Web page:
Kim Kardashian in a self-depricating selfie ad for Victoria Secret.

By Harry Allison

As you scurry around buying your chips and dips and sips for tomorrow night’s Super Bowl party — by the way, it is estimated there will be 43 million of those in America alone! — think about this:

Perhaps the only thing more incredible than the number of viewers who will tune in to watch the Super Bowl is the amount of money it costs companies to land that commercial space. In fact, Frank Pallotta of CNN Money noted that 30 seconds of advertisement time costs an average of $4.5 million for this year’s Super Bowl, which is an all-time record.

NBC didn’t even sell all of the available slots until Wednesday, which prompted this comment from network executive vice president of sales and marketing Seth Winter, via Pallotta: “It’s been a challenging ad sales marketplace, but we came through with flying colors.”

Fox charged an average of $4 million per 30 seconds for last year’s game, but it also sold out all of the available time about two months before the contest. Pallotta pointed out that there has been a general decrease in television advertising spending, which likely contributed to the delayed sales of advertising time for this season’s Super Bowl.

So how many people will have to actively tune in for that astronomically high price to pay off for the companies?

Mike Ozanian of Forbes broke down the specific numbers involved:
NBC will need an average television audience of at least 120 million for this year’s Super Bowl between the Seattle Seahawks and New England Patriots in order for advertisers to get the same bang for the buck as last year’s NFL championship game.

Super Bowl 48, which saw the Seahawks crush the Denver Broncos 43-8, had a record average television audience of 112.2 million on Fox and generated $331.8 million in advertising spending, according to Kantar Media. That works out to $3 of advertising spending per viewer, in current dollars, the highest ratio over the past decade.

The good news for the advertisers is that the Super Bowl has drawn in at least 105 million viewers in each of the past five seasons, and it set a television ratings record in 2014. If all of the people who tuned in last season enjoyed watching the Seahawks, they will get the chance to do so again this year.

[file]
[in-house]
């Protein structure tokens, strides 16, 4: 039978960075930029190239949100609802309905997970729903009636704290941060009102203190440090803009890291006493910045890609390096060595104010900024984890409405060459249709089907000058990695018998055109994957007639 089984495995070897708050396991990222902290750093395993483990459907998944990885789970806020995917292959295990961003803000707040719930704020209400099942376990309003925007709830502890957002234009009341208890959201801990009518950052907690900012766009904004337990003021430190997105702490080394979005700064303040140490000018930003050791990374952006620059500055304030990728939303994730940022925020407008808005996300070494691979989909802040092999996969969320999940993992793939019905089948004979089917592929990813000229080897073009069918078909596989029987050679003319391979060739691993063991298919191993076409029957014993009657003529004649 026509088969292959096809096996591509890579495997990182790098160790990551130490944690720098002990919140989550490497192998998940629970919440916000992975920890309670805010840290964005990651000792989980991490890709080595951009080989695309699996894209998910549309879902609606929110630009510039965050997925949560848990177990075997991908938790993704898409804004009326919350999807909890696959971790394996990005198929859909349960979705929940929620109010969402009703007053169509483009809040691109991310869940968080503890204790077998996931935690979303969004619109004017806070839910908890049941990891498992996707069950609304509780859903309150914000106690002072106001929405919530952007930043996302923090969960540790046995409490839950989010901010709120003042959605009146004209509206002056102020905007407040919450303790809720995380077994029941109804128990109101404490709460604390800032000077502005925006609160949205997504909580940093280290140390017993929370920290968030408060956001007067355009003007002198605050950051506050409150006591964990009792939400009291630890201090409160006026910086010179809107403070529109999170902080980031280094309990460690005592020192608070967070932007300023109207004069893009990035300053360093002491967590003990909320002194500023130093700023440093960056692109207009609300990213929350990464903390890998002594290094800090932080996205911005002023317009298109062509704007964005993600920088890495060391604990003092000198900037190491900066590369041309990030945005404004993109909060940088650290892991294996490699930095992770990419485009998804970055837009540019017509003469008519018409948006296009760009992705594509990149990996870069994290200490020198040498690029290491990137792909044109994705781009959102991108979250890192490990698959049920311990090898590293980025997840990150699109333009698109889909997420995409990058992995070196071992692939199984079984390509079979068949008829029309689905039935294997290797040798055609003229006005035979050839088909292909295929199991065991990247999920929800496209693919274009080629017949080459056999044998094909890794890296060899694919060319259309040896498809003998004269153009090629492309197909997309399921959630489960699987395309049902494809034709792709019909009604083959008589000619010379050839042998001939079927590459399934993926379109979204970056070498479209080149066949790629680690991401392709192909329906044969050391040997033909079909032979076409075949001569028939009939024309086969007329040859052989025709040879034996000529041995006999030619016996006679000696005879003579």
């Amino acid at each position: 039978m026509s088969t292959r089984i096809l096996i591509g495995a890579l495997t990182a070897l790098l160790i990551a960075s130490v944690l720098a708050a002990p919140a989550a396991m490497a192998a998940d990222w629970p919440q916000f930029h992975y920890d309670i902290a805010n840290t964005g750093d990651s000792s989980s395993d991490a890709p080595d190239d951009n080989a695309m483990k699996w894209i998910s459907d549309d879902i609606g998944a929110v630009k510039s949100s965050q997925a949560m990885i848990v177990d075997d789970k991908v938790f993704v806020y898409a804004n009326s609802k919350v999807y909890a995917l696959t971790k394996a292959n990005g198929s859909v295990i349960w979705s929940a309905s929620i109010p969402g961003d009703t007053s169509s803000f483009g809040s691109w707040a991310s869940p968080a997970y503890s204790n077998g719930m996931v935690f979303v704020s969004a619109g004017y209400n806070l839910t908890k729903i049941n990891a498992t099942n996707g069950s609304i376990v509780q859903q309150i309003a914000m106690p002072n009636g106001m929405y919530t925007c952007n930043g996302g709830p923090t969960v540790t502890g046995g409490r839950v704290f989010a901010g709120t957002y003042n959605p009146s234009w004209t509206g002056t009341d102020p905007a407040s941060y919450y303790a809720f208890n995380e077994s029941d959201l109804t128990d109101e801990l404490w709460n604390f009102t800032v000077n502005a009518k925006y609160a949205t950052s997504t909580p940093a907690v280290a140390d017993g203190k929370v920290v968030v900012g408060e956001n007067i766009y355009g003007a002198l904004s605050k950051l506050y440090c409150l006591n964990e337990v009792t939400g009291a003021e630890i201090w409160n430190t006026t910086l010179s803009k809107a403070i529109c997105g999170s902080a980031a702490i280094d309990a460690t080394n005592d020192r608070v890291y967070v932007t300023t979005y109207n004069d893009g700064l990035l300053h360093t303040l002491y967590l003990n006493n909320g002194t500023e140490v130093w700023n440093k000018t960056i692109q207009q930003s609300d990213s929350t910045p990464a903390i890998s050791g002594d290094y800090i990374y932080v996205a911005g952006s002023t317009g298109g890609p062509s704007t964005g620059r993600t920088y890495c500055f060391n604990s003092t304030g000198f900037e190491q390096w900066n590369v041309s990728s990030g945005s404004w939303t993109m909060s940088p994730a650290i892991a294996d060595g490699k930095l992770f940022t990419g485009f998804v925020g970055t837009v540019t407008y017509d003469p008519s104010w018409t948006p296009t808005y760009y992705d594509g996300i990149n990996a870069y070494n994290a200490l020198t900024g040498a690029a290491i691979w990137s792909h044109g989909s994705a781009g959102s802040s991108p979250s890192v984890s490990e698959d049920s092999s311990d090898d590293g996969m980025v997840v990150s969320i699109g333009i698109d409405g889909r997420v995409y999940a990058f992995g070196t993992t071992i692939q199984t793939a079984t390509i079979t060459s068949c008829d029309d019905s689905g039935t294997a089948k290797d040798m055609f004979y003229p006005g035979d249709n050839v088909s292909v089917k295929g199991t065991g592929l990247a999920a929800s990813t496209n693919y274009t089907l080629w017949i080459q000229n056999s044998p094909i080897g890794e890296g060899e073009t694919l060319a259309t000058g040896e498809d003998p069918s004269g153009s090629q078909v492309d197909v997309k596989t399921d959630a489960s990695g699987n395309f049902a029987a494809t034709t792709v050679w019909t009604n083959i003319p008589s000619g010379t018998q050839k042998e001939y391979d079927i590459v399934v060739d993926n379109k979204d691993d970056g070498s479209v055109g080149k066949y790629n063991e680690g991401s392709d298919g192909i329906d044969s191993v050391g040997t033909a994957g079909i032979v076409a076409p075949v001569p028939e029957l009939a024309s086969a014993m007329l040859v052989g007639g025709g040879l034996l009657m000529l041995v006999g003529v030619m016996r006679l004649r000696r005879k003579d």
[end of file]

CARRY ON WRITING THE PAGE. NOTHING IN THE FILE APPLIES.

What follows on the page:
Ad Age broke down which companies bought these incredibly expensive advertisements and highlighted the fact that 15 new advertisers will join the field this year, including a number of technology companies.

The biggest spender was Anheuser-Busch, which bought seven 30-second ads, but large companies like Coca-Cola, McDonald’s, movie studios and car companies also forked over some serious cash. Interestingly, McDonald’s has used advertisement space right before the game starts in past years but will be involved with a commercial during the actual contest this season.

The best way to keep viewers tuned in to see all of the advertisements is with a close game. The worst possible thing that could happen for those companies that bought ad space in the fourth quarter is a blowout because viewers would gradually tune out.

Fortunately for the companies, the showdown between the New England Patriots and the Seattle Seahawks should come down to the final minutes. After all, it is the prototypical clash between quarterback Tom Brady and the high-powered Patriots offense and cornerback Richard Sherman and the lockdown Seahawks defense.

It is also a legacy game between Brady, who is making his quarterback-record sixth Super Bowl appearance, and a Seahawks squad that is looking to become the first team to win two titles in a row since Brady and the Patriots.

America loves its superstars and storylines, and there are plenty of both to go around in this Super Bowl.

Assuming the Seahawks don’t completely overmatch the Patriots like they did to Peyton Manning and the Denver Broncos in last year’s Super Bowl, the big winners will be the advertisers.


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